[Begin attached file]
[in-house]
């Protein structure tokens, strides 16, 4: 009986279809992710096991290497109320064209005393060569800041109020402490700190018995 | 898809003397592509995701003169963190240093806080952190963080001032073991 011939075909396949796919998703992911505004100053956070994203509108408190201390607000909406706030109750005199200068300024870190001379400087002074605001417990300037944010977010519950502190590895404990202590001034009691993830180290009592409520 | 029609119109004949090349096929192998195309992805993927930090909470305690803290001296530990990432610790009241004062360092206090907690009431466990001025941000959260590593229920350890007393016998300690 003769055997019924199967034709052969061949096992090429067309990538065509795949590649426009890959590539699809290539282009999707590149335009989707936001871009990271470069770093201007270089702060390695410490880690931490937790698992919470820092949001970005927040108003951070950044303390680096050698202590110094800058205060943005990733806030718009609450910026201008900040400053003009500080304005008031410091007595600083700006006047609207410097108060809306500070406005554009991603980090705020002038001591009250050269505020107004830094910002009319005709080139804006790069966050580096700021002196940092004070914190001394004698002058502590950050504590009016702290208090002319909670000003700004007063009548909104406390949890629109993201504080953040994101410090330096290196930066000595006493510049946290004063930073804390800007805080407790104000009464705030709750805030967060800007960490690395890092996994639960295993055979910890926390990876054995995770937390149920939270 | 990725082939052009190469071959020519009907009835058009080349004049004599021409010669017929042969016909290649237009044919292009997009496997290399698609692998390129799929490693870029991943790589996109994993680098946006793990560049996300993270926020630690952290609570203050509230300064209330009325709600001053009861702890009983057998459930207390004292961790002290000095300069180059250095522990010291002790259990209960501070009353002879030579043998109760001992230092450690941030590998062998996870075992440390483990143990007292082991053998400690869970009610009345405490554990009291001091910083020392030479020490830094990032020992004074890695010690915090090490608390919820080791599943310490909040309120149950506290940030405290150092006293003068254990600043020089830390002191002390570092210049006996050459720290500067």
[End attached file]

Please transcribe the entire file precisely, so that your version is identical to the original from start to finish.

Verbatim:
[in-house]
């Protein structure tokens, strides 16, 4: 009986279809992710096991290497109320064209005393060569800041109020402490700190018995 | 898809003397592509995701003169963190240093806080952190963080001032073991 011939075909396949796919998703992911505004100053956070994203509108408190201390607000909406706030109750005199200068300024870190001379400087002074605001417990300037944010977010519950502190590895404990202590001034009691993830180290009592409520 | 029609119109004949090349096929192998195309992805993927930090909470305690803290001296530990990432610790009241004062360092206090907690009431466990001025941000959260590593229920350890007393016998300690 003769055997019924199967034709052969061949096992090429067309990538065509795949590649426009890959590539699809290539282009999707590149335009989707936001871009990271470069770093201007270089702060390695410490880690931490937790698992919470820092949001970005927040108003951070950044303390680096050698202590110094800058205060943005990733806030718009609450910026201008900040400053003009500080304005008031410091007595600083700006006047609207410097108060809306500070406005554009991603980090705020002038001591009250050269505020107004830094910002009319005709080139804006790069966050580096700021002196940092004070914190001394004698002058502590950050504590009016702290208090002319909670000003700004007063009548909104406390949890629109993201504080953040994101410090330096290196930066000595006493510049946290004063930073804390800007805080407790104000009464705030709750805030967060800007960490690395890092996994639960295993055979910890926390990876054995995770937390149920939270 | 990725082939052009190469071959020519009907009835058009080349004049004599021409010669017929042969016909290649237009044919292009997009496997290399698609692998390129799929490693870029991943790589996109994993680098946006793990560049996300993270926020630690952290609570203050509230300064209330009325709600001053009861702890009983057998459930207390004292961790002290000095300069180059250095522990010291002790259990209960501070009353002879030579043998109760001992230092450690941030590998062998996870075992440390483990143990007292082991053998400690869970009610009345405490554990009291001091910083020392030479020490830094990032020992004074890695010690915090090490608390919820080791599943310490909040309120149950506290940030405290150092006293003068254990600043020089830390002191002390570092210049006996050459720290500067």